Hauschildt, J., Keim, G., & Medcof, J. (2000). Realistic criteria for project manager selection and development. Project Management Journal, 31, 23-32.

Hölzle, K. (2010). Designing and implementing a career path for project managers. International Journal of Project Management, 28, 779-786.

Huemann, M., Turner, R., & Keegan, A. (2004). Managing human resources in the project-oriented company. In: P. Morris and J. Pinto, The Wiley guide to managing projects, Hoboken, NJ: John Wiley & Sons.

Jaafari, A. (2003). Project management in the age of complexity and change. Project Management Journal, 34, 47-57.

Keegan, A, & Turner, R. (2003). Managing human resources in the project-based organization. In: R. Turner (ed.), People in project management, Aldershot, UK: Gower.

Ligon, G., Hunter, S., &Mumford, M. (2008). Development of outstanding leadership. The Leadership Quarterly, 19, 312-334.

McCauley, D., Drath, W., Palus, C., O’Connor, P. & Baker, B. (2006). The use of constructive-developmental theory to advance the understanding of leadership. The Leadership Quarterly, 17, 634-653.

Papke-Shields, K., Beise, C., & Quan, J. (2010). Do project managers practice what they preach, and does it matter to project success? International Journal of Project Management, 28, 650-662.

Popper, M., & Amit, K. (2009). Attachment and leader's development via experiences. The Leadership Quarterly, 20, 749-763.

Quatro, S., Waldman, D., & Galvin, B. (2007). Developing holistic leaders: Four domains for leadership development and practice. Human Resource Management Review, 17, 427-441.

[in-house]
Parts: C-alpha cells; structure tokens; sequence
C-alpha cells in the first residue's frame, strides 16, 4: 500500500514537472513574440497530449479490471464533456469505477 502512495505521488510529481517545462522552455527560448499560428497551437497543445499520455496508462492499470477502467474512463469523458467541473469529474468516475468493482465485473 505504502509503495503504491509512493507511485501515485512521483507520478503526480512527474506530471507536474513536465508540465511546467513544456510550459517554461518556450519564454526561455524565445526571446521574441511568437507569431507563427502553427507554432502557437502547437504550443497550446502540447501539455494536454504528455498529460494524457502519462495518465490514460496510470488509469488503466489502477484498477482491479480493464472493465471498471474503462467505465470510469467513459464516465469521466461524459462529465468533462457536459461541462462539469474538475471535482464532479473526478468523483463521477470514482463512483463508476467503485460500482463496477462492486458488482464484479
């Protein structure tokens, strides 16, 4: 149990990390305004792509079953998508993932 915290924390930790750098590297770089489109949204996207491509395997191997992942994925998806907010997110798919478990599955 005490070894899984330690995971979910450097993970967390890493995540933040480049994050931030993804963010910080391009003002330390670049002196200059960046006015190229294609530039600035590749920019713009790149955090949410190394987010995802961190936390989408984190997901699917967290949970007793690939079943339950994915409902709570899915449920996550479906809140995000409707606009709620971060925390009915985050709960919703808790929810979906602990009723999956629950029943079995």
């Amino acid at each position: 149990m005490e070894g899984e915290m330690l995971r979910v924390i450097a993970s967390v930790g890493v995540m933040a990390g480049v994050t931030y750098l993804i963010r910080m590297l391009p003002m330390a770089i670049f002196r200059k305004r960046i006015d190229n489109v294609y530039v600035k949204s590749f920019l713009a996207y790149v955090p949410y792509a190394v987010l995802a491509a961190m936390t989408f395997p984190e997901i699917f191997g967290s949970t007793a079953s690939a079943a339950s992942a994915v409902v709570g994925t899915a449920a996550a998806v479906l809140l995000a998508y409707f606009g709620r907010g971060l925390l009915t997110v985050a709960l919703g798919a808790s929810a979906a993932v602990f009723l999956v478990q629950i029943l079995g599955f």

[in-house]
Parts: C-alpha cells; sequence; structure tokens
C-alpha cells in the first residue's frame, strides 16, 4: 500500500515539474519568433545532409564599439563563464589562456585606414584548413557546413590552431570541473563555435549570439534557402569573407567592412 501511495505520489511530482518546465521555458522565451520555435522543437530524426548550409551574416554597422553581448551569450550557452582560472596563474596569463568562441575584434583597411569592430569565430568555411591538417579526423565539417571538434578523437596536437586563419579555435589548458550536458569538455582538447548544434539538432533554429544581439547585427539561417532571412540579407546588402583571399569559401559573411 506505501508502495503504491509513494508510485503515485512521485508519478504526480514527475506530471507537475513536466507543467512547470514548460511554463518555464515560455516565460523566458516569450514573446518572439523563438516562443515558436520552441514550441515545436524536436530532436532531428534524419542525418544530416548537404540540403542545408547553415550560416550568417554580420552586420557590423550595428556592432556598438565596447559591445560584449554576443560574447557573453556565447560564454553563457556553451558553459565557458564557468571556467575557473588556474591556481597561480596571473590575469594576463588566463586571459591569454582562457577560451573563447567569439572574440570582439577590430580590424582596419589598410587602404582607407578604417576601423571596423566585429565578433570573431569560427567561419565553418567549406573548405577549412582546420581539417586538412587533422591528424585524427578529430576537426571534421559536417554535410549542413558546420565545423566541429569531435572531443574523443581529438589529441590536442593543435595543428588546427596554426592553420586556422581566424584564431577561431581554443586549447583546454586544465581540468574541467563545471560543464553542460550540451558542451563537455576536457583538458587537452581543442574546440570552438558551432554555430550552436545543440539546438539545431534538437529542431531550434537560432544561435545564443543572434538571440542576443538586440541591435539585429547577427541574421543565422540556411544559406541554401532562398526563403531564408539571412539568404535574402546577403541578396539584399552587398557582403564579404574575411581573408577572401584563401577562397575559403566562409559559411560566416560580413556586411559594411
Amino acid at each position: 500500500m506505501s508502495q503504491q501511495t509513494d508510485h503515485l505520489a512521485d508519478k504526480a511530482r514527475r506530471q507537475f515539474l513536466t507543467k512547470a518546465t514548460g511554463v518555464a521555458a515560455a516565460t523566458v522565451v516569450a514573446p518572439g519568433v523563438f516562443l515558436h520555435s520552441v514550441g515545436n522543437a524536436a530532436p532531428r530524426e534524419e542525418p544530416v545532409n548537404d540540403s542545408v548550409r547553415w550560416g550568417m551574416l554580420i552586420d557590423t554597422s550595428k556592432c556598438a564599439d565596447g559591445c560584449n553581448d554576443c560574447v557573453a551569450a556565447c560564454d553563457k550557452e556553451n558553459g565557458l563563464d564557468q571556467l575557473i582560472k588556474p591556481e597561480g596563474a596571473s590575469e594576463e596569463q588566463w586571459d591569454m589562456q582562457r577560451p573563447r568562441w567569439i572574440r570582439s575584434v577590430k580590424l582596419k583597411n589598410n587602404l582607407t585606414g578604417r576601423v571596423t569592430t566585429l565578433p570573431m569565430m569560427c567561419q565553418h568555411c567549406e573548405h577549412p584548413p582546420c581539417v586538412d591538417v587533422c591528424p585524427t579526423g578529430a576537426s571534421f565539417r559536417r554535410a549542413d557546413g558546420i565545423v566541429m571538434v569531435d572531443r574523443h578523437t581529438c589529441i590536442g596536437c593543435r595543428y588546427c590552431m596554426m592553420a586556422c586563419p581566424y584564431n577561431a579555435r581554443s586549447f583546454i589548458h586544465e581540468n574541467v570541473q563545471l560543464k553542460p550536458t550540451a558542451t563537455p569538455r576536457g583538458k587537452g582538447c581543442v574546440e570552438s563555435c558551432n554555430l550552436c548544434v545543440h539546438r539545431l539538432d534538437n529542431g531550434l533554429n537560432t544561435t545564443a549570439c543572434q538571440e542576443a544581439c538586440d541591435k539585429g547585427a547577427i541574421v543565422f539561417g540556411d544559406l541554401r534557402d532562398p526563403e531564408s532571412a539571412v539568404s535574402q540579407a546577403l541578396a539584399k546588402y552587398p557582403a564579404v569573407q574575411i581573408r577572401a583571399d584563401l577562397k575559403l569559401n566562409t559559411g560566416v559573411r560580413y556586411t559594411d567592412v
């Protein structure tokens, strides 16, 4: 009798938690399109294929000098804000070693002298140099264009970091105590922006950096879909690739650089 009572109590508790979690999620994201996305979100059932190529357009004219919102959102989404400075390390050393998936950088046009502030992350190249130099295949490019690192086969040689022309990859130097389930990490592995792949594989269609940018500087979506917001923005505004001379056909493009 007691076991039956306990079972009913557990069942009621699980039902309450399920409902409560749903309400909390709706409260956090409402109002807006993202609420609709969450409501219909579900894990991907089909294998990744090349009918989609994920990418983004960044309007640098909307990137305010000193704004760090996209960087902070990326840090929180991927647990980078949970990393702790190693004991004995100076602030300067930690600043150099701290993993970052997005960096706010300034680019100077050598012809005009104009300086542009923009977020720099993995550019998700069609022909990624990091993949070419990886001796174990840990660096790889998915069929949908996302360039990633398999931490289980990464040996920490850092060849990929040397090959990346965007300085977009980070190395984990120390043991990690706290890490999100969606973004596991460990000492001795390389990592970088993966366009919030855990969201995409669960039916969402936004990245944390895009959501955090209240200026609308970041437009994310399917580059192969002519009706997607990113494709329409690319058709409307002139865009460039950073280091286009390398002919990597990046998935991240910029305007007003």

Stevenson, D., & Starkweather, J. (2010). PM critical competency index: IT execs prefer soft skills. International Journal of Project Management, 28, 663-671.

Storm, P., van Bussel, J., & Savelsbergh, C. (2007). Project managers as reflective practitioners. Brighton, UK: IRNOP VIII.

Storm, P., & Vuijk, B. (2008). Grenzen aan generieke inzetbaarheid. Projectie(4) 38-40

Storm, P., & Savelsbergh, C. (2009). De ontwikkelingspaden van projectmanagers, Presentation at PMI Dutch Chapter Meeting, Heerlen, 2009.

Thoms, P., & Pinto, J. (1999). Project leadership: A question of timing. Project Management Journal, 30, 1926.

Turner, R., & Müller, R. (2006). Choosing appropriate project managers, matching their leadership style to the type of project. Newtown Square, PA: Project Management Institute, Inc.

Yorks, L, O’Neil, J., Marsick, V., Lamm, S., Kolodny, R., & Nilson, G. (1998). Transfer of learning from an Action Reflection Learning™ Program. Performance Improvement Quarterly, 11, 59-73.

This material has been reproduced with the permission of the copyright owner. Unauthorized reproduction of this material is strictly prohibited. For permission to reproduce this material, please contact PMI or any listed author.

© 2013 Peter M. Storm
Originally published as a part of 2013 PMI Global Congress Proceedings — Istanbul, Turkey